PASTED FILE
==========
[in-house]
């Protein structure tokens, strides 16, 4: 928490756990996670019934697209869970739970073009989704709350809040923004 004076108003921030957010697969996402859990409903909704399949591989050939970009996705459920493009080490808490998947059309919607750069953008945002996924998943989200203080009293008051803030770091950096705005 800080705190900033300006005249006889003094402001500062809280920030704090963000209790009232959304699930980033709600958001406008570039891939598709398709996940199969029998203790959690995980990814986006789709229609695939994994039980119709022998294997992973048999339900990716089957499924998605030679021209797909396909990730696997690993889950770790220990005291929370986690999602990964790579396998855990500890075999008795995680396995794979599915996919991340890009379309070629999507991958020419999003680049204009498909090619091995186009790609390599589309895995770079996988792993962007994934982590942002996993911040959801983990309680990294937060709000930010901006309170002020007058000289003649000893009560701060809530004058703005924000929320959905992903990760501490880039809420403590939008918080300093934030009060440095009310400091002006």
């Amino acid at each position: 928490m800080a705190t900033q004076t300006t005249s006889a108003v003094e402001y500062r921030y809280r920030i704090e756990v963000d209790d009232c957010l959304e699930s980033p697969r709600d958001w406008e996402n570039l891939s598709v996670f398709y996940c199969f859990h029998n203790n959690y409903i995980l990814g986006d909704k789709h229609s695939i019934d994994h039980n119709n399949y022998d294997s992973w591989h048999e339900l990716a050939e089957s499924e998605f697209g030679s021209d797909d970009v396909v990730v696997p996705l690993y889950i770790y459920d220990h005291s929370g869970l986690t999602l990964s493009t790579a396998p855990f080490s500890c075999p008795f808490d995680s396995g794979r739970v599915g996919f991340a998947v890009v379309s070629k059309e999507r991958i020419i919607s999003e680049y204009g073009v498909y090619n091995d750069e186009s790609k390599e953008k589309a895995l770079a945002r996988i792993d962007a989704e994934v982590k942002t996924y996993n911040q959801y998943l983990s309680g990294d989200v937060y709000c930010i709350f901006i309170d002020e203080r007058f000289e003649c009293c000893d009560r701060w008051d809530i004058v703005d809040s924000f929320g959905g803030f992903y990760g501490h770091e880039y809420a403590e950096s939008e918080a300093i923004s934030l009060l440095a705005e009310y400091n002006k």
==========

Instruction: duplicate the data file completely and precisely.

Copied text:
[in-house]
């Protein structure tokens, strides 16, 4: 928490756990996670019934697209869970739970073009989704709350809040923004 004076108003921030957010697969996402859990409903909704399949591989050939970009996705459920493009080490808490998947059309919607750069953008945002996924998943989200203080009293008051803030770091950096705005 800080705190900033300006005249006889003094402001500062809280920030704090963000209790009232959304699930980033709600958001406008570039891939598709398709996940199969029998203790959690995980990814986006789709229609695939994994039980119709022998294997992973048999339900990716089957499924998605030679021209797909396909990730696997690993889950770790220990005291929370986690999602990964790579396998855990500890075999008795995680396995794979599915996919991340890009379309070629999507991958020419999003680049204009498909090619091995186009790609390599589309895995770079996988792993962007994934982590942002996993911040959801983990309680990294937060709000930010901006309170002020007058000289003649000893009560701060809530004058703005924000929320959905992903990760501490880039809420403590939008918080300093934030009060440095009310400091002006």
């Amino acid at each position: 928490m800080a705190t900033q004076t300006t005249s006889a108003v003094e402001y500062r921030y809280r920030i704090e756990v963000d209790d009232c957010l959304e699930s980033p697969r709600d958001w406008e996402n570039l891939s598709v996670f398709y996940c199969f859990h029998n203790n959690y409903i995980l990814g986006d909704k789709h229609s695939i019934d994994h039980n119709n399949y022998d294997s992973w591989h048999e339900l990716a050939e089957s499924e998605f697209g030679s021209d797909d970009v396909v990730v696997p996705l690993y889950i770790y459920d220990h005291s929370g869970l986690t999602l990964s493009t790579a396998p855990f080490s500890c075999p008795f808490d995680s396995g794979r739970v599915g996919f991340a998947v890009v379309s070629k059309e999507r991958i020419i919607s999003e680049y204009g073009v498909y090619n091995d750069e186009s790609k390599e953008k589309a895995l770079a945002r996988i792993d962007a989704e994934v982590k942002t996924y996993n911040q959801y998943l983990s309680g990294d989200v937060y709000c930010i709350f901006i309170d002020e203080r007058f000289e003649c009293c000893d009560r701060w008051d809530i004058v703005d809040s924000f929320g959905g803030f992903y990760g501490h770091e880039y809420a403590e950096s939008e918080a300093i923004s934030l009060l440095a705005e009310y400091n002006k």